Council tax increases of 3.6% per year will be needed for the next three years just to ensure councils can provide the same range and quality of services in 2024–25 as was provided pre-pandemic – which already followed a decade of austerity.

That’s the finding of a report out thi morning by the Institute for Fiscal Studies (IFS)

This would push up the average annual bill paid by households by £160 by 2024−25, or £77 after accounting for inflation. In fact, this is likely to be a minimum requirement.

Bigger increases in underlying demand and cost pressures, or top-ups to other budgets (such as schools) which eat into the amount available for grants to councils, could easily push up the necessary council tax rises to 5% per year, or by over £220 by 2024–25.

In addition, the government’s stated ambitions for social care are underfunded. These are likely to cost £5 billion a year in the longer term, almost three times the additional annual funding currently allocated over the next three years.

Kate Ogden, a Research Economist at IFS and an author of the chapter, said:

‘The government has stepped up with billions in additional funding for councils to support them through the last 18 months. It is likely to have to find billions more for councils over the next couple of years if they are to avoid cutting back on services, even if they increase council tax by 4% a year or more. The coming financial year is likely to be especially tough, with the likelihood of at least some ongoing COVID-19-related pressures, and a particularly tight overall spending envelope pencilled in. At the same time, government needs urgently to deal with a local government funding system which is becoming hopelessly out of date, being based on population levels and characteristics in 2013. This results in manifest unfairnesses in the distribution of resources between councils.’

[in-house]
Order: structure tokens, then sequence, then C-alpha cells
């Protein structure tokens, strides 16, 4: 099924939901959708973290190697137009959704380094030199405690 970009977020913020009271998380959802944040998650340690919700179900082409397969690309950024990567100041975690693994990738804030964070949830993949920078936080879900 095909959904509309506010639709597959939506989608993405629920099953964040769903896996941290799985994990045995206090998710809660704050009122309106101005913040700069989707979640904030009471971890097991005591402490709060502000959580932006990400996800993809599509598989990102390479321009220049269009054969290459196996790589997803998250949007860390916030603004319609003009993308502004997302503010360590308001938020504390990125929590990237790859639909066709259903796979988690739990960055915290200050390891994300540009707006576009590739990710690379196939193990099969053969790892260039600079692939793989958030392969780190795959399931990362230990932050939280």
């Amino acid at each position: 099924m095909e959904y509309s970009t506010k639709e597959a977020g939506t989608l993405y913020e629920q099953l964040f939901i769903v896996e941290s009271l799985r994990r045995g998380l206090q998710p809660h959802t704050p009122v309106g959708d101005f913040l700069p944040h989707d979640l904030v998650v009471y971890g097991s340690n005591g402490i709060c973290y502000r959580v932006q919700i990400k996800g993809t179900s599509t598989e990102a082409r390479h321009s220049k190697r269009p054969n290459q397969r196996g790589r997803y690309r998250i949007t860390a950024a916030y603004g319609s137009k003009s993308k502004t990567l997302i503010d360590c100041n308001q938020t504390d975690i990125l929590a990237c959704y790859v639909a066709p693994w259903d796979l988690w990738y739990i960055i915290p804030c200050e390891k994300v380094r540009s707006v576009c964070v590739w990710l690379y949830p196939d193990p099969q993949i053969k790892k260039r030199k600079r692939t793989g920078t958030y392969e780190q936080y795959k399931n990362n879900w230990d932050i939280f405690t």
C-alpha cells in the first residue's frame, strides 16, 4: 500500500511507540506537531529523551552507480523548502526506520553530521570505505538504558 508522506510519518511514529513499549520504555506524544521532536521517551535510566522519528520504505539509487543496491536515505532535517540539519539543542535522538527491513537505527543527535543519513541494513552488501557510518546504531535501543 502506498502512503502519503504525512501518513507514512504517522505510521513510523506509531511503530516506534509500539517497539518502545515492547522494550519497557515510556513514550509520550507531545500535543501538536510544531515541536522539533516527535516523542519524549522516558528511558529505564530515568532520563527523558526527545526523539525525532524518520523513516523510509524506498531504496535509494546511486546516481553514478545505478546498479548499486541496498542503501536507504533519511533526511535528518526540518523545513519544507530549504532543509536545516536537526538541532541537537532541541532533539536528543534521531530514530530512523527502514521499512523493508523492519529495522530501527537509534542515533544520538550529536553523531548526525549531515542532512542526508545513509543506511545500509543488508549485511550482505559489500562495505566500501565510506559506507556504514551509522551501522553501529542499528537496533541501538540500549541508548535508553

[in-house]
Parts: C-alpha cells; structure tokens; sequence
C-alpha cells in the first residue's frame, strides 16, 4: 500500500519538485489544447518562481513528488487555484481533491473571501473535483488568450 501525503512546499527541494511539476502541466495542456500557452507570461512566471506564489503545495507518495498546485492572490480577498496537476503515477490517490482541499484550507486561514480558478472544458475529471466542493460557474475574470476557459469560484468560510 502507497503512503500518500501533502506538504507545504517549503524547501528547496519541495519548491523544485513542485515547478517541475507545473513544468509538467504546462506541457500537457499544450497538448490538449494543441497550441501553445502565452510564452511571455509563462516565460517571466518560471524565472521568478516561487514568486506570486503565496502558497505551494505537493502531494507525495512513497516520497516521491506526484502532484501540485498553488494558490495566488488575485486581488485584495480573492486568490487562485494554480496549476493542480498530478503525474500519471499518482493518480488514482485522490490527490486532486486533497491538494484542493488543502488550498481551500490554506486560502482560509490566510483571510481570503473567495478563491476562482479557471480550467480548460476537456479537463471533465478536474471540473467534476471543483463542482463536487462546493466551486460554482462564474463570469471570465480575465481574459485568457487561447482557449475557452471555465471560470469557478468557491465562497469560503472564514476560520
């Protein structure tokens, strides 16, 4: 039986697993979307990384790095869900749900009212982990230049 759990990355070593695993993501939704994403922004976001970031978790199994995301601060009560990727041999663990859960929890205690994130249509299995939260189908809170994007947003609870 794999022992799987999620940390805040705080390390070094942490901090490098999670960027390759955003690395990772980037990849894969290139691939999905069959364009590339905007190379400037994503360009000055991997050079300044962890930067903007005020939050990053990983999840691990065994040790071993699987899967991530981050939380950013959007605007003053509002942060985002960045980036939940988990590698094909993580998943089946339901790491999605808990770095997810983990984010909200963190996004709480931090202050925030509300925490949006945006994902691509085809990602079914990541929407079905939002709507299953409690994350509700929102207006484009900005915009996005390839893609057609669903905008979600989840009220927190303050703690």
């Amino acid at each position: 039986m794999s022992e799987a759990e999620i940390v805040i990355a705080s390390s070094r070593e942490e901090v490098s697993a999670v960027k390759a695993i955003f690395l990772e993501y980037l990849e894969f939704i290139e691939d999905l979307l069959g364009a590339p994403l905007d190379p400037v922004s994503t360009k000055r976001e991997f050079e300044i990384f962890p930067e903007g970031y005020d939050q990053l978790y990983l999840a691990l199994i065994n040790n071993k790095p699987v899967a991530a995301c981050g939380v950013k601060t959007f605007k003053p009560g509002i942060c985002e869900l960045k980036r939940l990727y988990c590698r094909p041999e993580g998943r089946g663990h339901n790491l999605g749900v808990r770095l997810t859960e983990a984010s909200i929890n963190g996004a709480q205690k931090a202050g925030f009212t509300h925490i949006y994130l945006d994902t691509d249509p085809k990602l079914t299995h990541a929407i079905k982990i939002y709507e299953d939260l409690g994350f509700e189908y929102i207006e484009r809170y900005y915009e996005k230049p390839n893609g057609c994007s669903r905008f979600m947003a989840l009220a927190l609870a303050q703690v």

David Phillips, an Associate Director at IFS and another author of the chapter, said:

‘The recently announced social care reforms pose major challenges for councils across England. The funding announced by government so far is unlikely to be enough to meet all of its objectives, in either the short or longer term. Without sufficient funding, councils may find themselves having to tighten the care needs assessments further in order to pay for the care cost cap and more generous means-testing arrangements. That would see some poorer people who would now be eligible losing access to council-funded care, so that coverage can be extended to other, typically financially better-off, people.’

Mark Franks, Director of Welfare at the Nuffield Foundation, said:

‘Despite the government’s recently announced social care plan, even significant council tax increases risk not being sufficient to meet the future demand for local service provision or address staffing issues in the adult social care sector. Currently, many existing adult social care workers only receive minimum wage and zero-hours contracts are common, which has contributed to staff shortages in the sector. Until sustainable funding is in place to address these issues, disabled and older people are at risk of being unable to access the care they need.’


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